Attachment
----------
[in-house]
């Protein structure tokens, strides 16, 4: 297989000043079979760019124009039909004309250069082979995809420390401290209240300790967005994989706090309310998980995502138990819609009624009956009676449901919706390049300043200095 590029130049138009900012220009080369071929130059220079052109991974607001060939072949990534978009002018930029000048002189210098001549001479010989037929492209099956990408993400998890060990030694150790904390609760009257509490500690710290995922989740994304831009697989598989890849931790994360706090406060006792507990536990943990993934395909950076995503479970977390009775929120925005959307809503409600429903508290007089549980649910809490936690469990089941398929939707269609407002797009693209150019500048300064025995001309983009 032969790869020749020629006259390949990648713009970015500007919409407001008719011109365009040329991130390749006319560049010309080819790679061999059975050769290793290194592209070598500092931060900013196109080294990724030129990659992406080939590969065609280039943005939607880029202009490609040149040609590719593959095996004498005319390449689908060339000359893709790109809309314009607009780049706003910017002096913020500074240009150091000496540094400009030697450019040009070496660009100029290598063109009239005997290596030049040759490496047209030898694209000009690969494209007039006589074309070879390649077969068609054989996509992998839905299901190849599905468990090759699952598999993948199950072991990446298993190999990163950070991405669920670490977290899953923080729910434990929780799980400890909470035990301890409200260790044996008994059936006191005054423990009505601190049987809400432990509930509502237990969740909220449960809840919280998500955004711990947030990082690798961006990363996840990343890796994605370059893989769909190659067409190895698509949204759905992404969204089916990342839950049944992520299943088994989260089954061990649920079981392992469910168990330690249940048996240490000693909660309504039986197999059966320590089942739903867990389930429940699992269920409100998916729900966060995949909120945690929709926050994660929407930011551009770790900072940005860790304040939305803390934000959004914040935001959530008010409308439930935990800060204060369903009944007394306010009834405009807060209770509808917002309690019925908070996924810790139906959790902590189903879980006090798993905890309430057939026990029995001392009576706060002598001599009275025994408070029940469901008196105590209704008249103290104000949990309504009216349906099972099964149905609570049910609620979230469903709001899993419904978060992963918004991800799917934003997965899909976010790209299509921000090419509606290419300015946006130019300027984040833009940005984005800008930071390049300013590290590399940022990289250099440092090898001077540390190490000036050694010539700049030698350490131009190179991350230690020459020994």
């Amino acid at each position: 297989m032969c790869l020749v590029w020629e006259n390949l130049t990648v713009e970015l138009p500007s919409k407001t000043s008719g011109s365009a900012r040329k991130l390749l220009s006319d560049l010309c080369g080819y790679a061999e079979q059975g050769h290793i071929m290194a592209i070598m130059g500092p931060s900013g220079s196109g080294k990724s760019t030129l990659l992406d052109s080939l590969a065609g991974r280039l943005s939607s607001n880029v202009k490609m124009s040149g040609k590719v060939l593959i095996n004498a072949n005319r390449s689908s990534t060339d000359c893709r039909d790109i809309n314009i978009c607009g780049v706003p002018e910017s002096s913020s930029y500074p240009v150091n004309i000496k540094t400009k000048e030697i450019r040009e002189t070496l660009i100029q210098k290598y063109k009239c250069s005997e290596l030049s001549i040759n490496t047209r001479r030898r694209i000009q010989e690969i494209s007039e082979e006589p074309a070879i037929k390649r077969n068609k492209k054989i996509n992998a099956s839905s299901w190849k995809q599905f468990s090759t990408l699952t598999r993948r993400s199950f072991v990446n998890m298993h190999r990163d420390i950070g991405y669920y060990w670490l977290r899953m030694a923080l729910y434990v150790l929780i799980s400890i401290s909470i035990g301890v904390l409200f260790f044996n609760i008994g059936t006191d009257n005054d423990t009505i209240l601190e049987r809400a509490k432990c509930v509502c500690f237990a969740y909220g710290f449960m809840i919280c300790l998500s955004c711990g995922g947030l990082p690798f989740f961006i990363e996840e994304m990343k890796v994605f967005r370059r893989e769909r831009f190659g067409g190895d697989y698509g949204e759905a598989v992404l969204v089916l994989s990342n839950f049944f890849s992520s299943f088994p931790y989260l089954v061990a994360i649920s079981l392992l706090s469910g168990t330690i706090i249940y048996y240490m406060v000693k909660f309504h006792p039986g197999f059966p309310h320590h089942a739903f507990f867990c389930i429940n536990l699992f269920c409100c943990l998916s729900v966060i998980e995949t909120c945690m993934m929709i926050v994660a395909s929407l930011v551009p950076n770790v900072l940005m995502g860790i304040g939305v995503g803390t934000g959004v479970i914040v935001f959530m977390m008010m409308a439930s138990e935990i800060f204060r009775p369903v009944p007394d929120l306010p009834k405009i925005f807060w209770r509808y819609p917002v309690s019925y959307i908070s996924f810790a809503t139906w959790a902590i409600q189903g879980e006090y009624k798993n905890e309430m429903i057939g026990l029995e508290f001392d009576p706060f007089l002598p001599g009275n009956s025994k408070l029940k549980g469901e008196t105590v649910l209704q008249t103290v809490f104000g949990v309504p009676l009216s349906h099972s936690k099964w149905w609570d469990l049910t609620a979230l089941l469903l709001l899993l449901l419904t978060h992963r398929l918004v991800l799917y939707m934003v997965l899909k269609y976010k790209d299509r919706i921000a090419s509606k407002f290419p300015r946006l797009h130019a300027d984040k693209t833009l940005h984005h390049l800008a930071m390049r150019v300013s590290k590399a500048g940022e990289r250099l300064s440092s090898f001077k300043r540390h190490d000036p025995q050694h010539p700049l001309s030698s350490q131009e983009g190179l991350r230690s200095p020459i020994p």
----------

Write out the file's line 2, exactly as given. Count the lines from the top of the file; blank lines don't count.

């Protein structure tokens, strides 16, 4: 297989000043079979760019124009039909004309250069082979995809420390401290209240300790967005994989706090309310998980995502138990819609009624009956009676449901919706390049300043200095 590029130049138009900012220009080369071929130059220079052109991974607001060939072949990534978009002018930029000048002189210098001549001479010989037929492209099956990408993400998890060990030694150790904390609760009257509490500690710290995922989740994304831009697989598989890849931790994360706090406060006792507990536990943990993934395909950076995503479970977390009775929120925005959307809503409600429903508290007089549980649910809490936690469990089941398929939707269609407002797009693209150019500048300064025995001309983009 032969790869020749020629006259390949990648713009970015500007919409407001008719011109365009040329991130390749006319560049010309080819790679061999059975050769290793290194592209070598500092931060900013196109080294990724030129990659992406080939590969065609280039943005939607880029202009490609040149040609590719593959095996004498005319390449689908060339000359893709790109809309314009607009780049706003910017002096913020500074240009150091000496540094400009030697450019040009070496660009100029290598063109009239005997290596030049040759490496047209030898694209000009690969494209007039006589074309070879390649077969068609054989996509992998839905299901190849599905468990090759699952598999993948199950072991990446298993190999990163950070991405669920670490977290899953923080729910434990929780799980400890909470035990301890409200260790044996008994059936006191005054423990009505601190049987809400432990509930509502237990969740909220449960809840919280998500955004711990947030990082690798961006990363996840990343890796994605370059893989769909190659067409190895698509949204759905992404969204089916990342839950049944992520299943088994989260089954061990649920079981392992469910168990330690249940048996240490000693909660309504039986197999059966320590089942739903867990389930429940699992269920409100998916729900966060995949909120945690929709926050994660929407930011551009770790900072940005860790304040939305803390934000959004914040935001959530008010409308439930935990800060204060369903009944007394306010009834405009807060209770509808917002309690019925908070996924810790139906959790902590189903879980006090798993905890309430057939026990029995001392009576706060002598001599009275025994408070029940469901008196105590209704008249103290104000949990309504009216349906099972099964149905609570049910609620979230469903709001899993419904978060992963918004991800799917934003997965899909976010790209299509921000090419509606290419300015946006130019300027984040833009940005984005800008930071390049300013590290590399940022990289250099440092090898001077540390190490000036050694010539700049030698350490131009190179991350230690020459020994």